Set the water to boil in a sauce pan. Add milk to it. As it just starts to boil, add the tea leaves with the spices. It is important to remember, not to tip in the leaves if the milk-water is not really hot or almost boiling. Else the flavours of the tea leaves gets locked in without being released properly. 
Bring to boil once, reduce flame to low and brew gently for a minimum of five minutes and maximum eight minutes. By this time your chai will be done. I dont drink it very strong, so five minutes are good for me. Strain and serve in a pretty mug. Take time, be slow, savour and sip your way to the zen land. 

Here's to my Chai Mornings! 

Tuesday, September 10, 2013

Quietening the Self and some musings on Varanasi

It is only when I am away from home, from Dubai, do I realise just how much I love this place. Going home, Varanasi, is never easy for me. I was born and brought up there, I have my family there and yet as far back as I can remember, I was an uneasy 'Benarsi". They say you are born Benarsi, you either are or you aren't. I am certain of being the latter type. I have no shame in admitting that, honestly! Contrary to what most people believe, I find Varanasi extremely disturbing, emotionaly, physically and most importantly, spiritually.  As a little girl, I remember, feeling restless, a strange sense of detachment towards my birth place. I just never connected it seems. When grown ups would ask me, 'what do you want to be when you become a big girl?', my answer without fail would be, I want to leave this place.... I do have memories of a happy childhood, my entire family and friends surrounding me, I had everything to nourish me and yet they  knew I was straining to simply 'get away'.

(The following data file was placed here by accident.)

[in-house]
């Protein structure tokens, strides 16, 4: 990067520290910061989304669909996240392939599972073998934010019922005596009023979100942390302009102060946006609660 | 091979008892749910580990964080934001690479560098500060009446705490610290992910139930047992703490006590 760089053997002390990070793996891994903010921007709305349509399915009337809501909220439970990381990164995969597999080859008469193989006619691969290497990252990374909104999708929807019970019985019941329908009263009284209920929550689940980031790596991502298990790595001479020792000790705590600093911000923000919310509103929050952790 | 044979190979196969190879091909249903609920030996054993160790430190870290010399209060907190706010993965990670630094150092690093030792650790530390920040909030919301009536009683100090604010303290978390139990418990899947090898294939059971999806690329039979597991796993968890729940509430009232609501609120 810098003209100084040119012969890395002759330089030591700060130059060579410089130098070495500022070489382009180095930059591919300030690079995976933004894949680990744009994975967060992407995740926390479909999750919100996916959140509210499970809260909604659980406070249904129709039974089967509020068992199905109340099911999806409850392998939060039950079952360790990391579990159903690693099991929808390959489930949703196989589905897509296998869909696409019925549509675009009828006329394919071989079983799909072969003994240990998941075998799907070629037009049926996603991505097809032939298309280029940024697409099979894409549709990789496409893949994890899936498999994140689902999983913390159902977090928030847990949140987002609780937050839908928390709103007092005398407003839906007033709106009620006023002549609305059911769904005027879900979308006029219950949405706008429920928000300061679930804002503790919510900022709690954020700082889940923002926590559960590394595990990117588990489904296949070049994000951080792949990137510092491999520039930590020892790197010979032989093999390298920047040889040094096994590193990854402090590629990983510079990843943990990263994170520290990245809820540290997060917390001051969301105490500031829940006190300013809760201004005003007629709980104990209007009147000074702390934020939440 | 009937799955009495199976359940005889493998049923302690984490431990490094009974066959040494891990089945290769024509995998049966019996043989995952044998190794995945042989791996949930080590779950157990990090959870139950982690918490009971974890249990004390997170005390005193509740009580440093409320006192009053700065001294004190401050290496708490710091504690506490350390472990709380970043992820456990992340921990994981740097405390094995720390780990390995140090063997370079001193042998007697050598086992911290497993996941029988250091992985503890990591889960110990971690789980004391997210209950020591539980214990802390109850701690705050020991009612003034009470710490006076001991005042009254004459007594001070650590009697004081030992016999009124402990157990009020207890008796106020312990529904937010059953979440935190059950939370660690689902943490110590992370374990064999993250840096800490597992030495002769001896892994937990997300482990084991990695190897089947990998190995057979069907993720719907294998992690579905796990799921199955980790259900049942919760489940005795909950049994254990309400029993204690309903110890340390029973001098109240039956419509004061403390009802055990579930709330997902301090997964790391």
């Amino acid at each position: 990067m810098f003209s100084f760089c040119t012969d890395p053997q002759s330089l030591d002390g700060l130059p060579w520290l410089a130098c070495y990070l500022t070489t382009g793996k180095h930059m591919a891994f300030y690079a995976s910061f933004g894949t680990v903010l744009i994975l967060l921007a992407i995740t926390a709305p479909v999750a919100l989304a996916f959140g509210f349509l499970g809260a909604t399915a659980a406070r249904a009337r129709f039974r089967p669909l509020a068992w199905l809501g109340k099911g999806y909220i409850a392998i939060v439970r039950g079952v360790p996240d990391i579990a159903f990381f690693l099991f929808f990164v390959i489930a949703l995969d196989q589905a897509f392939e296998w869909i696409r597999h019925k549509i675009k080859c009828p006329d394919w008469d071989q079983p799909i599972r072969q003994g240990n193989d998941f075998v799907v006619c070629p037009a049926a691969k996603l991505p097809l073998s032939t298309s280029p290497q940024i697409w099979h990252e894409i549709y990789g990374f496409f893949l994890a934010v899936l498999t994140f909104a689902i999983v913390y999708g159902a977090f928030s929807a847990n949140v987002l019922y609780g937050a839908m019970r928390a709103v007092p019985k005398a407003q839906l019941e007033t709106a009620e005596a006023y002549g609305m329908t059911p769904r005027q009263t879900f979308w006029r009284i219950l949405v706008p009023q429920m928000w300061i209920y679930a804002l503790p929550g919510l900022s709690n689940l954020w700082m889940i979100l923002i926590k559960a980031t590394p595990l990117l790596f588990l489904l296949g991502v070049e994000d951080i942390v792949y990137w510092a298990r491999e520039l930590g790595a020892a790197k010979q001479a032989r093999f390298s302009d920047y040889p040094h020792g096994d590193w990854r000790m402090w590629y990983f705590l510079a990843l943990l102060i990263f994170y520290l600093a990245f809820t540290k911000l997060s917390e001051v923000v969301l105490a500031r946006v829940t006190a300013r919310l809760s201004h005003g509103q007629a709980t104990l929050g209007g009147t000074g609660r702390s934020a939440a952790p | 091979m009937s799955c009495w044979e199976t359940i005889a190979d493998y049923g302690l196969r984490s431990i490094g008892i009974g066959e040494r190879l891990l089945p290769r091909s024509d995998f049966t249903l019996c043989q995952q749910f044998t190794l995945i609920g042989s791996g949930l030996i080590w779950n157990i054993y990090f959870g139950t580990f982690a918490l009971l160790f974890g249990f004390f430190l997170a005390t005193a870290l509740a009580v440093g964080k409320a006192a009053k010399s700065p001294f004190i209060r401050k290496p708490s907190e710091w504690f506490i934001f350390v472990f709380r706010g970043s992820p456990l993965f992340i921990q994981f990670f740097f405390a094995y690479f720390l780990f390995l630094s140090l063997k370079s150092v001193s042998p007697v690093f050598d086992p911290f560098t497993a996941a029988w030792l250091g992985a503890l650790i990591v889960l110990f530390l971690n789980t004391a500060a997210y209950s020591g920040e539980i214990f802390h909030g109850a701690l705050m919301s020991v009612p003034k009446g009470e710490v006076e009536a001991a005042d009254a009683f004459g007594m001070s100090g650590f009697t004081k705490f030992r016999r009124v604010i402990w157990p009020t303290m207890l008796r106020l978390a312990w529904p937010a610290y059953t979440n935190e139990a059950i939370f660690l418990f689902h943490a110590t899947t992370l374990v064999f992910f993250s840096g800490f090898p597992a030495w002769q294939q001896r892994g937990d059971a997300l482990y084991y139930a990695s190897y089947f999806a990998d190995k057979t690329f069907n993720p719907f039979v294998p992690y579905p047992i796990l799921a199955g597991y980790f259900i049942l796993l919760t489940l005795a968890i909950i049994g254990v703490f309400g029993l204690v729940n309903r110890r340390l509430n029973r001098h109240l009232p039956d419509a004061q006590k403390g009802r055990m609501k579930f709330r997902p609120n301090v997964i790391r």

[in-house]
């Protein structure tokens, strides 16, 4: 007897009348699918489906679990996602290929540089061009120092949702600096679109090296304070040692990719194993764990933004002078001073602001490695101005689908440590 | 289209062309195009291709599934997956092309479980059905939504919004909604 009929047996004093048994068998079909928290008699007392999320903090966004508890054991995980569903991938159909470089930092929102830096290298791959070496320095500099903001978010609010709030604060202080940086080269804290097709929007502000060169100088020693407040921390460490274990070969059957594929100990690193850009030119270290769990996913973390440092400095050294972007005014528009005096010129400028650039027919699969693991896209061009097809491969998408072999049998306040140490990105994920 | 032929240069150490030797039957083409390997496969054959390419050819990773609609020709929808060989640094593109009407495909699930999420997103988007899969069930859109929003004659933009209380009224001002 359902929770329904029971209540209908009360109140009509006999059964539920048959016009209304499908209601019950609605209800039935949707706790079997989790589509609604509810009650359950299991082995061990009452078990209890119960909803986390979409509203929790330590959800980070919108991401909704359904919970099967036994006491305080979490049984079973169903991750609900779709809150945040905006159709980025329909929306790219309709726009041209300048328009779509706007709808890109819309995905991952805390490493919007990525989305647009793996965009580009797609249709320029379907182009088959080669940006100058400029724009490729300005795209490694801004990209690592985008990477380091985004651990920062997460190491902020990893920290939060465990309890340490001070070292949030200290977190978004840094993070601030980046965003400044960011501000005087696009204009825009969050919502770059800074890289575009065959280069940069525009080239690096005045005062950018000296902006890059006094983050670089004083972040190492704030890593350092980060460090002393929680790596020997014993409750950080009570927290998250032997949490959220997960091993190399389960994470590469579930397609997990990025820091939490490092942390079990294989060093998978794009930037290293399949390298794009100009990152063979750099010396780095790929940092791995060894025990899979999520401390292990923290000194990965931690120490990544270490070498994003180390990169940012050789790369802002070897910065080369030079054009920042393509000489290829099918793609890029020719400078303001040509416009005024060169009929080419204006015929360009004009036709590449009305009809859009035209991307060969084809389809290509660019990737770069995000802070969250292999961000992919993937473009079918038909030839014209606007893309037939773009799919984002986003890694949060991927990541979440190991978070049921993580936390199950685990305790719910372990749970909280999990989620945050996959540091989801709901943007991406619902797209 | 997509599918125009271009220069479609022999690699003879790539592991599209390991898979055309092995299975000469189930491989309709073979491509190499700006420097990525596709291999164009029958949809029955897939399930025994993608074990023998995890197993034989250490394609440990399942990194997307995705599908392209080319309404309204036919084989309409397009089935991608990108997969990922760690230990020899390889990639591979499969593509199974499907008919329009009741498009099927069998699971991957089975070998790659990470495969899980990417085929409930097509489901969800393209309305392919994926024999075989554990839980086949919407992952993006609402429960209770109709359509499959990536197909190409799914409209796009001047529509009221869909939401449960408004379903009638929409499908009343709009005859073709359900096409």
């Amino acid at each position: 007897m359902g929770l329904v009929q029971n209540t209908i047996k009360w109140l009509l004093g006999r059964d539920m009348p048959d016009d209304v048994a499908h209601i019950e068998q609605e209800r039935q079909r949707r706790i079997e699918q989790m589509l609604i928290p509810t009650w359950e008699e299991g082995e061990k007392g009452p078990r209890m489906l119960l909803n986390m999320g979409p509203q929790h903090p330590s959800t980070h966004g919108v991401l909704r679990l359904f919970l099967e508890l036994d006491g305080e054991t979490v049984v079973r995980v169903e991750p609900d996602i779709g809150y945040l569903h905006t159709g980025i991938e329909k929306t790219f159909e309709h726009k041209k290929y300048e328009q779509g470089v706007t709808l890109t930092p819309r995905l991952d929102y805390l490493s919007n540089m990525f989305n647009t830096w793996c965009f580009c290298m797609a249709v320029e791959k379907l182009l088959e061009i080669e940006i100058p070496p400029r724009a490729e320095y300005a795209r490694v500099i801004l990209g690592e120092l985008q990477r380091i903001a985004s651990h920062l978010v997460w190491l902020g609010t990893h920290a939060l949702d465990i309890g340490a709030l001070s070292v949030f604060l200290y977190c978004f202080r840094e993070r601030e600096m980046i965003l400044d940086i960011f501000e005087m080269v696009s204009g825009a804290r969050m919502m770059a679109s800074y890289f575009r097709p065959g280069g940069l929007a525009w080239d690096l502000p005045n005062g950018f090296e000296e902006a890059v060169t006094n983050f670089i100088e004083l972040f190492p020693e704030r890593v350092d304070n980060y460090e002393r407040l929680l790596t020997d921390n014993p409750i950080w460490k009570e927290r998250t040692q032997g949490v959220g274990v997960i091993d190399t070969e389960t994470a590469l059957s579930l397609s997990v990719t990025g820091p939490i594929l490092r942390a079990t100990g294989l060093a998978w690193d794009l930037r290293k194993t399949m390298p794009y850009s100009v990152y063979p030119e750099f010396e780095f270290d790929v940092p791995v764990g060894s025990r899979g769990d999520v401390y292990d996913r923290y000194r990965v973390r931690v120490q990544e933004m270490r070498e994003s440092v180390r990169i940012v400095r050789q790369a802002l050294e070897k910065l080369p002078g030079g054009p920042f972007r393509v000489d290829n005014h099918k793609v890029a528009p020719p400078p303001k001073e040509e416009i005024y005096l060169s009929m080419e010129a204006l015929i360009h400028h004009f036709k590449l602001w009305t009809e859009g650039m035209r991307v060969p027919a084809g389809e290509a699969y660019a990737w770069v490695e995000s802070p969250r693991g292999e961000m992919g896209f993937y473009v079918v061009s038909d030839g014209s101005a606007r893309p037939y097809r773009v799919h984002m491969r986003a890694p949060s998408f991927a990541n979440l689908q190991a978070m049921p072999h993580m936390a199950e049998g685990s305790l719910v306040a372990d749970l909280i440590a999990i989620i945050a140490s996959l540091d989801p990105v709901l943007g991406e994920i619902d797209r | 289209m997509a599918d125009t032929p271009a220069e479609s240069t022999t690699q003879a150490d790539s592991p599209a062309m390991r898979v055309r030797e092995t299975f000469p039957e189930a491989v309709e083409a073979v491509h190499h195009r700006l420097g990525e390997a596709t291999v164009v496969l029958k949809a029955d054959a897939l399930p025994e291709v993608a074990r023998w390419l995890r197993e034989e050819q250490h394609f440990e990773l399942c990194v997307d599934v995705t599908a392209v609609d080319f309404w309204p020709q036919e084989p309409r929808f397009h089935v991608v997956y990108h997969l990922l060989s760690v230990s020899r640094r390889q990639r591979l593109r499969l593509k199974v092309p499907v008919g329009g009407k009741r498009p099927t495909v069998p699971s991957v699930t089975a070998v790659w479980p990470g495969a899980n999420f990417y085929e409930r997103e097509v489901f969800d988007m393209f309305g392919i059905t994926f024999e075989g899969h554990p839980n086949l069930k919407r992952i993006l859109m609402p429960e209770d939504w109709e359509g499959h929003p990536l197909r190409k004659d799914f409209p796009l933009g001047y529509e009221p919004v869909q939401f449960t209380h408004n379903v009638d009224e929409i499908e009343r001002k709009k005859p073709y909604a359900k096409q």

I now lead a quiet, sedate life in Dubai, with my husband and child. It is extremely calm and peaceful, my life that is. My parents are still there. Every year, twice a year, I go back to see them. That is all. I go to see my parents and  if they were not there, I would simply stop my visits. And for some favourite aunts and cousins. For now, when I do go back, the reality is even more stark. I am convinced it is also because of my own spiritual evolution. Since I found Christ, Varanasi disturbs me to my very core. It shakes me up. There is no light. There is no love. Only a deep,unfathomable darkness, mindless yet palpable. The moment I land there, is one of deep anxiety. Which stays with me throughout my stay. I live like a recluse. Refusing to step out, relatives and friends graciously come to see me instead. And for that I am grateful. But the city has nothing to offer, it only drains me. I come back, tired, shaken up and almost physically sick each time. I don't try and analyse it too much for I know, my home here, is waiting for me. Nourishing my house after the weeks of my absence and neglect is what restores me, slowly. I walk around the house, touching everything, remembering my life here, the peace I find here...and let the healing begin, untill next time I have to go back.